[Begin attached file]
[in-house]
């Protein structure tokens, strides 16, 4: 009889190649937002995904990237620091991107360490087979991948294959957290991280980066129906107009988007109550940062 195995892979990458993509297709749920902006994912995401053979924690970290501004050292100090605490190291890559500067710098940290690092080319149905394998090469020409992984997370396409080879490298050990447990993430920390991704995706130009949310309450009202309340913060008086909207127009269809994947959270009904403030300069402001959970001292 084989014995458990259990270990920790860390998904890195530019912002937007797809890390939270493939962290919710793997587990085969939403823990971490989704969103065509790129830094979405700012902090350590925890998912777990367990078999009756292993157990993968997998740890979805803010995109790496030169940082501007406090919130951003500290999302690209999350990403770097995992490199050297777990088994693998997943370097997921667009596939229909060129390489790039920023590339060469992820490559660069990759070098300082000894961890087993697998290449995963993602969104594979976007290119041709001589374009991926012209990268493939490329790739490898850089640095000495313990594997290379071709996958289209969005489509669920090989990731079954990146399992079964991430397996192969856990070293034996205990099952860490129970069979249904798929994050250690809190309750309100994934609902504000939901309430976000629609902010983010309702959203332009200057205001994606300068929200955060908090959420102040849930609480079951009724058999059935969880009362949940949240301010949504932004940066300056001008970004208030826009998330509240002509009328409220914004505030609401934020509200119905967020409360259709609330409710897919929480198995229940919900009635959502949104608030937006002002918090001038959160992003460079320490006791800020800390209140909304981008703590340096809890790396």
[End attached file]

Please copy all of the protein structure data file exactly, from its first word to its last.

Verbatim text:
[in-house]
């Protein structure tokens, strides 16, 4: 009889190649937002995904990237620091991107360490087979991948294959957290991280980066129906107009988007109550940062 195995892979990458993509297709749920902006994912995401053979924690970290501004050292100090605490190291890559500067710098940290690092080319149905394998090469020409992984997370396409080879490298050990447990993430920390991704995706130009949310309450009202309340913060008086909207127009269809994947959270009904403030300069402001959970001292 084989014995458990259990270990920790860390998904890195530019912002937007797809890390939270493939962290919710793997587990085969939403823990971490989704969103065509790129830094979405700012902090350590925890998912777990367990078999009756292993157990993968997998740890979805803010995109790496030169940082501007406090919130951003500290999302690209999350990403770097995992490199050297777990088994693998997943370097997921667009596939229909060129390489790039920023590339060469992820490559660069990759070098300082000894961890087993697998290449995963993602969104594979976007290119041709001589374009991926012209990268493939490329790739490898850089640095000495313990594997290379071709996958289209969005489509669920090989990731079954990146399992079964991430397996192969856990070293034996205990099952860490129970069979249904798929994050250690809190309750309100994934609902504000939901309430976000629609902010983010309702959203332009200057205001994606300068929200955060908090959420102040849930609480079951009724058999059935969880009362949940949240301010949504932004940066300056001008970004208030826009998330509240002509009328409220914004505030609401934020509200119905967020409360259709609330409710897919929480198995229940919900009635959502949104608030937006002002918090001038959160992003460079320490006791800020800390209140909304981008703590340096809890790396």